I started with what I was sure was going to be the easiest part of the bed: the footboard. It’s pretty simple: two ~18” high 3 1/4” square posts with a taper on two sides and a ~58” rail.
After milling the parts, I laid out the mortises for the rail and made 3/4” wide, deep (1”) mortises to ensure the assembly is as strong as I can make it. I made the mortises with a router and the tenons on the table saw, as normal. Nothing major to report there. I did discover than my table saw fence had somehow come out of perpendicular to the table, though I’m honestly not sure how that happened. It’s not as easy an adjustment on my TS3650 as it would be on a saw with a true t-square-style fence, but eventually I got it sorted.
I decided to go with a 1” taper starting about an inch below where the rail sits. I cut the taper on the band saw and smoothed out the cut with hand planes. My smoother is in need of a sharpening and some adjustments, and I was too occupied to put everything away to sharpen/adjust it, so I just pulled out my #7 to smooth the legs. That went fine, and sometimes I actually prefer the longer, heavier plane no matter how delicate the work.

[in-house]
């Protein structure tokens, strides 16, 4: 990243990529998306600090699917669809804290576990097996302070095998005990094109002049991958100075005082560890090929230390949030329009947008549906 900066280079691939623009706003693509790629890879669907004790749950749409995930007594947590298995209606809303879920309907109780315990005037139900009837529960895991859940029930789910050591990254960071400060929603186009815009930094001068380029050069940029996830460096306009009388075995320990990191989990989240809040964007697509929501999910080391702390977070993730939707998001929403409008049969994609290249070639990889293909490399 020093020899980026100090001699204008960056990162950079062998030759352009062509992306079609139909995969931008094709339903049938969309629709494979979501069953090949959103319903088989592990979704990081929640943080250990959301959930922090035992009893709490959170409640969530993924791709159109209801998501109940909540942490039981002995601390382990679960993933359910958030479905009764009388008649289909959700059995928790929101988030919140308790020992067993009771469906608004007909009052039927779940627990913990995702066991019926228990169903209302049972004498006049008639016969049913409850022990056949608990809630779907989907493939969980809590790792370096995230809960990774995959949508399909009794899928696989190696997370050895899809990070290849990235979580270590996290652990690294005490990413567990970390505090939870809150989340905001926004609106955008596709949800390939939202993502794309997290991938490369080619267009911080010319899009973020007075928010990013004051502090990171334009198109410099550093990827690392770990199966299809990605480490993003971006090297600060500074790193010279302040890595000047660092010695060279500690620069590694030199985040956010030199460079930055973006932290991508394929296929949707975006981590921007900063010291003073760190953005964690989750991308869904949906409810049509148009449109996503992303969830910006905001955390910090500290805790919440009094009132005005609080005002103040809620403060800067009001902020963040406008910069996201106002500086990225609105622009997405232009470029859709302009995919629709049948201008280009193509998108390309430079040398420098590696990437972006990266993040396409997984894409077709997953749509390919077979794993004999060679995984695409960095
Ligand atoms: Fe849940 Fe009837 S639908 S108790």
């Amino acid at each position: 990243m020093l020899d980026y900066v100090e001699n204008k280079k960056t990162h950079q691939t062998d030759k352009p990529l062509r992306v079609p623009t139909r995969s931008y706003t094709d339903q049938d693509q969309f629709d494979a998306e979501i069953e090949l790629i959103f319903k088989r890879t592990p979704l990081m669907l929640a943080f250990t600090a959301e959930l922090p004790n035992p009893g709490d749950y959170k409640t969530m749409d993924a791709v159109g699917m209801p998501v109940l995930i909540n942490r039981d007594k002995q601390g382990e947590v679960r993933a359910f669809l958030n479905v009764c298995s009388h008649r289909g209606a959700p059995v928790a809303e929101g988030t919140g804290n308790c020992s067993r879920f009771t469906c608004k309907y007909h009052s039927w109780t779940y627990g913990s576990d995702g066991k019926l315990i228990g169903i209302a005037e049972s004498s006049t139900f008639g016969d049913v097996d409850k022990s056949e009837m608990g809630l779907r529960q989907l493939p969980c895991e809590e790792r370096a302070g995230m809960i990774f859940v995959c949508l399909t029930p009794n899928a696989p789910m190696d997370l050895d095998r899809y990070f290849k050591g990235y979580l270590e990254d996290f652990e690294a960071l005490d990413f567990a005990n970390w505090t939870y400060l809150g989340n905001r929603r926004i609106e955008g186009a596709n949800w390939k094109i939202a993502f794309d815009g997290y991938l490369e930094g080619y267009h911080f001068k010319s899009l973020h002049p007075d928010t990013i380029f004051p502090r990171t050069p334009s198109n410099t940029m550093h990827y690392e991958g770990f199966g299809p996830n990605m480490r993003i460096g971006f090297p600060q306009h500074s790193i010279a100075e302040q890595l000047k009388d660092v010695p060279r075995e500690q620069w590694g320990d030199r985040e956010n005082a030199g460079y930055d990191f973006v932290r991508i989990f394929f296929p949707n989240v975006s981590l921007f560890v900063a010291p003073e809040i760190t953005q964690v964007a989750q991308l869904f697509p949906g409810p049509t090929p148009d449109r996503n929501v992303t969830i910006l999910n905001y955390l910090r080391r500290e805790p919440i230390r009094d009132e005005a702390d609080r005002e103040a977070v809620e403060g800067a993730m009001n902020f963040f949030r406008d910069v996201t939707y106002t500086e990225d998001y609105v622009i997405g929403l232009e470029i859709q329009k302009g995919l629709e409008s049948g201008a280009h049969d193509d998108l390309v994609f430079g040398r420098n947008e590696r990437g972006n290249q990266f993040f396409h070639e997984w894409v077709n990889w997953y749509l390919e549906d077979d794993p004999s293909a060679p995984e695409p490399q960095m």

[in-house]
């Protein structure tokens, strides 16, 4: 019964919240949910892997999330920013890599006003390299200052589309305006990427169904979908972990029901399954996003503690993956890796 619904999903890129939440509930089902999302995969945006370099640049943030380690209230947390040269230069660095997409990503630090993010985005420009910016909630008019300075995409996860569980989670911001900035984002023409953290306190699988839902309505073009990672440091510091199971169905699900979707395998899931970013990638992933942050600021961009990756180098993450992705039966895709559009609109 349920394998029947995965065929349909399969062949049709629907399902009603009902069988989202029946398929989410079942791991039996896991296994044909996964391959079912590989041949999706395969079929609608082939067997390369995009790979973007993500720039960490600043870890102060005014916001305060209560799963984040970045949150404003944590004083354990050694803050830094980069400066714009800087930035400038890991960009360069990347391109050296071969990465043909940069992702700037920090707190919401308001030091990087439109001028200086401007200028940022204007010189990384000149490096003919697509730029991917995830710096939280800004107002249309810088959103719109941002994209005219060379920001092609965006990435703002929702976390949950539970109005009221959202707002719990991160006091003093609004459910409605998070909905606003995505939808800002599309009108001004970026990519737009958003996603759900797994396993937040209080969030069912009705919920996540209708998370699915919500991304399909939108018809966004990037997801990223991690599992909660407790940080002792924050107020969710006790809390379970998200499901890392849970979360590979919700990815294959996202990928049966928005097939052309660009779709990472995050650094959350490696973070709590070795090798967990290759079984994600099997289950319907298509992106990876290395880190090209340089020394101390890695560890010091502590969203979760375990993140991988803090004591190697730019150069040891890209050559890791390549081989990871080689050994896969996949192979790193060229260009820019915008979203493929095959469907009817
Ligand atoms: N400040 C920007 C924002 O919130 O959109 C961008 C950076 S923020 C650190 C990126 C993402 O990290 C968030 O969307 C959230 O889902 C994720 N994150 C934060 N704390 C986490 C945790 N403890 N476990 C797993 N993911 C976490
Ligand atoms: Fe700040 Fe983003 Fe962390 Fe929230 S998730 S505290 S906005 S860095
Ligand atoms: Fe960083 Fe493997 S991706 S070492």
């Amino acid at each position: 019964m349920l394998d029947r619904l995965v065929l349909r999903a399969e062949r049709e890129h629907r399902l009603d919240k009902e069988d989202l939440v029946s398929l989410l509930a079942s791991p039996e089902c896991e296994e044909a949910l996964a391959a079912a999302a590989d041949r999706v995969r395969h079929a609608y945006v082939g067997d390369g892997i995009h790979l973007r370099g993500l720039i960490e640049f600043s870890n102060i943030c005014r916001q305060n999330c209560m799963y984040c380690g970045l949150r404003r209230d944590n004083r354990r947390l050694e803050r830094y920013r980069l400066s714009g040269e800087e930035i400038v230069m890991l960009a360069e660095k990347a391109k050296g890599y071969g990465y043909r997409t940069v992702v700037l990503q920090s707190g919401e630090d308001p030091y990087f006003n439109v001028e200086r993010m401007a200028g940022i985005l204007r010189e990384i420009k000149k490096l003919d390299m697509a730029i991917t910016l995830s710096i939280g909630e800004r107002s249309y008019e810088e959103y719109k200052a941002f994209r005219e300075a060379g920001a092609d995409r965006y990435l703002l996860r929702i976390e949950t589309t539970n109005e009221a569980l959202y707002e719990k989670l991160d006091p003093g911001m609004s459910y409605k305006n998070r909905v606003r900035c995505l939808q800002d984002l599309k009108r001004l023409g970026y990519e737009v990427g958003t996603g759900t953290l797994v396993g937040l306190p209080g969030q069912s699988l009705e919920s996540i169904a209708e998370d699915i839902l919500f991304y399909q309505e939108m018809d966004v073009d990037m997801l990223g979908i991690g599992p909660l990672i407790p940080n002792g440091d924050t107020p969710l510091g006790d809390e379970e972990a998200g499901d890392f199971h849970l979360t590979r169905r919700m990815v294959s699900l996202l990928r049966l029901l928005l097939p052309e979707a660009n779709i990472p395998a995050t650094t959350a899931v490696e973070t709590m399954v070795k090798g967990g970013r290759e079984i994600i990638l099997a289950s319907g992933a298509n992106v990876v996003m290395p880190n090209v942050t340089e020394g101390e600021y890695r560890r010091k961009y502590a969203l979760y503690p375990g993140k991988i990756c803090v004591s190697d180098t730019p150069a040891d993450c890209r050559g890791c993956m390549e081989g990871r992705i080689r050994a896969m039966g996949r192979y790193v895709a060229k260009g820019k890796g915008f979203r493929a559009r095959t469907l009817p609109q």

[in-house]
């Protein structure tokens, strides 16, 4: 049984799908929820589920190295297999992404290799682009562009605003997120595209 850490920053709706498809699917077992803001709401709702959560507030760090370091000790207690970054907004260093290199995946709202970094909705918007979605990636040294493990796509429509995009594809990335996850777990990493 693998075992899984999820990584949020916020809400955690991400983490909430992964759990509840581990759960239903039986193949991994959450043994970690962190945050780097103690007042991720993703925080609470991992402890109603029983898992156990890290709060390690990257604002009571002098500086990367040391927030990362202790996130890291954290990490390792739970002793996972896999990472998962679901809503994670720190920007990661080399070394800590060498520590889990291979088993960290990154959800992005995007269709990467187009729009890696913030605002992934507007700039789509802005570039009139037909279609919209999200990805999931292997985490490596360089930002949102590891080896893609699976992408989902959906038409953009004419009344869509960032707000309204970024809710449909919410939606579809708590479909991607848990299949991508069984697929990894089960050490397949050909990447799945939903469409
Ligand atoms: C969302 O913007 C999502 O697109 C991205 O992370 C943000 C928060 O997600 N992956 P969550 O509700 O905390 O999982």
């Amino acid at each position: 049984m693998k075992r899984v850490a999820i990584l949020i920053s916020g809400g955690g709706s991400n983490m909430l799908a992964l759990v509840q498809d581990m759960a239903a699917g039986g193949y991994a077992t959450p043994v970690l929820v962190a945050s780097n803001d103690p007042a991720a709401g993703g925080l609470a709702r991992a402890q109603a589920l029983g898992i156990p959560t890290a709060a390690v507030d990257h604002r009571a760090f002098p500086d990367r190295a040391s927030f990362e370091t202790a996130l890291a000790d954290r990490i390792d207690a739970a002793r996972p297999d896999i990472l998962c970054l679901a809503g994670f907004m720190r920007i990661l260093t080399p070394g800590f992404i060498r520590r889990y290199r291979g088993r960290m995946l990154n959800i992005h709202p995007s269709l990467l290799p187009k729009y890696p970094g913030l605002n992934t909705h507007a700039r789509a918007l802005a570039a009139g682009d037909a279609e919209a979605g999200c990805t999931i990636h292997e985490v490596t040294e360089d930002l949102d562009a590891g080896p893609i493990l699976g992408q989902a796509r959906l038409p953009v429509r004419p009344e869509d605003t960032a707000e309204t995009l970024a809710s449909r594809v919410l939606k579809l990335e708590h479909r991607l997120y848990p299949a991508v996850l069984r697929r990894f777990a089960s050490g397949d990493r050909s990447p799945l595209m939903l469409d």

After I had the tenons fitting properly in the mortises, I started on the mortises for the bed hardware. I ended up going with a set of hook hardware from Rockler that a friend recommended. Based on the size of my rails, I went with the 4-inch set. I would have loved to use the 6-inch set, but my rails are only 5 3/4” wide so there wasn’t room for hardware that big on the end of them.
That’s a stock picture from Rockler, but that’s essentially what I’m going for. I made the mortises for the hardware in the posts with a chisel and a drill bit for the deeper part that the hooks sit in. After installing the hardware, I rounded over all the outside edges with a 1/4” round over bit.
Here’s the dry-fitted almost-finished product:
Now on to the headboard!